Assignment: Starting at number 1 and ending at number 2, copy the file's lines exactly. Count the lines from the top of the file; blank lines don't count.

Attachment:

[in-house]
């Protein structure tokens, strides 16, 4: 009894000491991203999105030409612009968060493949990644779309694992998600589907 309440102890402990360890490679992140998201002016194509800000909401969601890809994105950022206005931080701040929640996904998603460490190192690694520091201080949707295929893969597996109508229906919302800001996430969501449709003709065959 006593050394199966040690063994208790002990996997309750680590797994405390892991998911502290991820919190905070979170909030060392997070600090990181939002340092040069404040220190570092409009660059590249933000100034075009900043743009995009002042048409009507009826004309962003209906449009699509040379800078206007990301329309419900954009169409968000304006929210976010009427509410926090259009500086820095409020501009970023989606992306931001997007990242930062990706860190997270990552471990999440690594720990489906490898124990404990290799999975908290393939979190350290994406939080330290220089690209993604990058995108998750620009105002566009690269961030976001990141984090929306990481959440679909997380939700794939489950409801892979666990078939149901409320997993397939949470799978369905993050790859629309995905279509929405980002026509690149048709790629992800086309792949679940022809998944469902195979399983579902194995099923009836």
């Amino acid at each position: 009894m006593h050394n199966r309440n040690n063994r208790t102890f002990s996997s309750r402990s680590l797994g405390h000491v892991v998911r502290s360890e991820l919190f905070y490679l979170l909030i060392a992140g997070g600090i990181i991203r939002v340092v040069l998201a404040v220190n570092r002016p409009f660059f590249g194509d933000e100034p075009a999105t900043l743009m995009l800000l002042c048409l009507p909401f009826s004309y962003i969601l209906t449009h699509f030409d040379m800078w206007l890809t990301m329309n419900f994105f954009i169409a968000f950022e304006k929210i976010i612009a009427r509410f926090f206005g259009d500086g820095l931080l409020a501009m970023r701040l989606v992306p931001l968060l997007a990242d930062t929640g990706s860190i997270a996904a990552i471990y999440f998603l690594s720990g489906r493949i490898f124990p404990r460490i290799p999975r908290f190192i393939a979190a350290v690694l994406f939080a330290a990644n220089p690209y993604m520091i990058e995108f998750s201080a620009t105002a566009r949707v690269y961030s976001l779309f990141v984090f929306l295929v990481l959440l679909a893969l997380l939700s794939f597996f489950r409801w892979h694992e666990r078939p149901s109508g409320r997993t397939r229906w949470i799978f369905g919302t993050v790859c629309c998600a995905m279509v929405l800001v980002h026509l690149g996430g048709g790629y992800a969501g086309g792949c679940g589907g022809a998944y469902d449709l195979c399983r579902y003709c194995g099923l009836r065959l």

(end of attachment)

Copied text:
[in-house]
């Protein structure tokens, strides 16, 4: 009894000491991203999105030409612009968060493949990644779309694992998600589907 309440102890402990360890490679992140998201002016194509800000909401969601890809994105950022206005931080701040929640996904998603460490190192690694520091201080949707295929893969597996109508229906919302800001996430969501449709003709065959 006593050394199966040690063994208790002990996997309750680590797994405390892991998911502290991820919190905070979170909030060392997070600090990181939002340092040069404040220190570092409009660059590249933000100034075009900043743009995009002042048409009507009826004309962003209906449009699509040379800078206007990301329309419900954009169409968000304006929210976010009427509410926090259009500086820095409020501009970023989606992306931001997007990242930062990706860190997270990552471990999440690594720990489906490898124990404990290799999975908290393939979190350290994406939080330290220089690209993604990058995108998750620009105002566009690269961030976001990141984090929306990481959440679909997380939700794939489950409801892979666990078939149901409320997993397939949470799978369905993050790859629309995905279509929405980002026509690149048709790629992800086309792949679940022809998944469902195979399983579902194995099923009836």